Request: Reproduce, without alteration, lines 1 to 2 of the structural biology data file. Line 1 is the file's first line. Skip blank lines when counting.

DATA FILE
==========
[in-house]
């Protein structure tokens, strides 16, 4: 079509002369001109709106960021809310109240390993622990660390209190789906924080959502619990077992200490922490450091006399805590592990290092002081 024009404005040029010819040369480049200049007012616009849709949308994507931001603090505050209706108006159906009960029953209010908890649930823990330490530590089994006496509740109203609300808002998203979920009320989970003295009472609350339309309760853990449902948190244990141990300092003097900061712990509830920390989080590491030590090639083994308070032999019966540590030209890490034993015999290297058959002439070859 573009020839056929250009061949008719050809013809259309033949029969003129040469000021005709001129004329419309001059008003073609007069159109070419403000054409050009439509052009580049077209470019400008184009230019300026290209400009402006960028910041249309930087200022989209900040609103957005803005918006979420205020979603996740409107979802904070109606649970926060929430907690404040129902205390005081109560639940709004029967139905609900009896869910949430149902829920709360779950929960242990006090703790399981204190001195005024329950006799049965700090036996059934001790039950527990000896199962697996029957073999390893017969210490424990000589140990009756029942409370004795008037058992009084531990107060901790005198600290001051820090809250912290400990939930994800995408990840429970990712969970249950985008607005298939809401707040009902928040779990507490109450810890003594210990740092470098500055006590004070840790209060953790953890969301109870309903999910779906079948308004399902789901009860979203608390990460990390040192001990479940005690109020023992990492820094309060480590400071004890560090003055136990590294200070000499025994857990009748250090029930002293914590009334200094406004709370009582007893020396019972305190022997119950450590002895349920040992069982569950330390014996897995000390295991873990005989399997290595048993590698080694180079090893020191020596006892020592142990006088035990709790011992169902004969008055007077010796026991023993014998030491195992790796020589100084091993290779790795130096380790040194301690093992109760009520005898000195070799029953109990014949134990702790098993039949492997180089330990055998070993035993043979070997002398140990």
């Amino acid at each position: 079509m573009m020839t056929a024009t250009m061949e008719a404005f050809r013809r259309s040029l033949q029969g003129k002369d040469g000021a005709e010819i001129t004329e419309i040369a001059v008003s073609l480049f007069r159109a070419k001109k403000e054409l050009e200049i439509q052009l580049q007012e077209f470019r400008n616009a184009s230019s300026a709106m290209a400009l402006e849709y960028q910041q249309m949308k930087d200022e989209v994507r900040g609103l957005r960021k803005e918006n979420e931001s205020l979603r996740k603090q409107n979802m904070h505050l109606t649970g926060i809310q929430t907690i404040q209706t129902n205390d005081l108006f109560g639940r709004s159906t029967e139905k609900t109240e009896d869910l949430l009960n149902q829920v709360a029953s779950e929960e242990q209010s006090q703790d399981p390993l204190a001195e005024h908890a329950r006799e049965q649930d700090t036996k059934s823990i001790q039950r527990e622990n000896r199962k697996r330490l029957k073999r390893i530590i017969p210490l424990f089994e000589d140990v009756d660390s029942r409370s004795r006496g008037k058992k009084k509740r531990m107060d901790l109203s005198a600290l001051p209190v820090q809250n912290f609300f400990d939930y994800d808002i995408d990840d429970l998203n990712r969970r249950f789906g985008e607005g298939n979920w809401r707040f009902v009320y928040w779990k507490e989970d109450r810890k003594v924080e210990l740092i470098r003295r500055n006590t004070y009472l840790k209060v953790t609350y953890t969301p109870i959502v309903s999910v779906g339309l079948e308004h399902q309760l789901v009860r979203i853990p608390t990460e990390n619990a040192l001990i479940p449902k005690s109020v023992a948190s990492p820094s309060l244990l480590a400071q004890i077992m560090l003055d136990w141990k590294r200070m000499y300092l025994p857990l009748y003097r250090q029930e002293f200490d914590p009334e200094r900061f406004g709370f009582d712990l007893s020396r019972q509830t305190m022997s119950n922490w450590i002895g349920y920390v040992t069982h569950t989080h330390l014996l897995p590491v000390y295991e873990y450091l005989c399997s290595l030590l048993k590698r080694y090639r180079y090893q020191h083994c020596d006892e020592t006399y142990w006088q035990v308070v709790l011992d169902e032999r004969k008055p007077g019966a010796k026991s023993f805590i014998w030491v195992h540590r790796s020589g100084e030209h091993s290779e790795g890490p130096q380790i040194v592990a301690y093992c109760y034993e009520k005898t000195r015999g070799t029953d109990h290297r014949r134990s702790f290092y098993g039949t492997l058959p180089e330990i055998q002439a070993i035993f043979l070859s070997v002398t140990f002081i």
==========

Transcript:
[in-house]
């Protein structure tokens, strides 16, 4: 079509002369001109709106960021809310109240390993622990660390209190789906924080959502619990077992200490922490450091006399805590592990290092002081 024009404005040029010819040369480049200049007012616009849709949308994507931001603090505050209706108006159906009960029953209010908890649930823990330490530590089994006496509740109203609300808002998203979920009320989970003295009472609350339309309760853990449902948190244990141990300092003097900061712990509830920390989080590491030590090639083994308070032999019966540590030209890490034993015999290297058959002439070859 573009020839056929250009061949008719050809013809259309033949029969003129040469000021005709001129004329419309001059008003073609007069159109070419403000054409050009439509052009580049077209470019400008184009230019300026290209400009402006960028910041249309930087200022989209900040609103957005803005918006979420205020979603996740409107979802904070109606649970926060929430907690404040129902205390005081109560639940709004029967139905609900009896869910949430149902829920709360779950929960242990006090703790399981204190001195005024329950006799049965700090036996059934001790039950527990000896199962697996029957073999390893017969210490424990000589140990009756029942409370004795008037058992009084531990107060901790005198600290001051820090809250912290400990939930994800995408990840429970990712969970249950985008607005298939809401707040009902928040779990507490109450810890003594210990740092470098500055006590004070840790209060953790953890969301109870309903999910779906079948308004399902789901009860979203608390990460990390040192001990479940005690109020023992990492820094309060480590400071004890560090003055136990590294200070000499025994857990009748250090029930002293914590009334200094406004709370009582007893020396019972305190022997119950450590002895349920040992069982569950330390014996897995000390295991873990005989399997290595048993590698080694180079090893020191020596006892020592142990006088035990709790011992169902004969008055007077010796026991023993014998030491195992790796020589100084091993290779790795130096380790040194301690093992109760009520005898000195070799029953109990014949134990702790098993039949492997180089330990055998070993035993043979070997002398140990």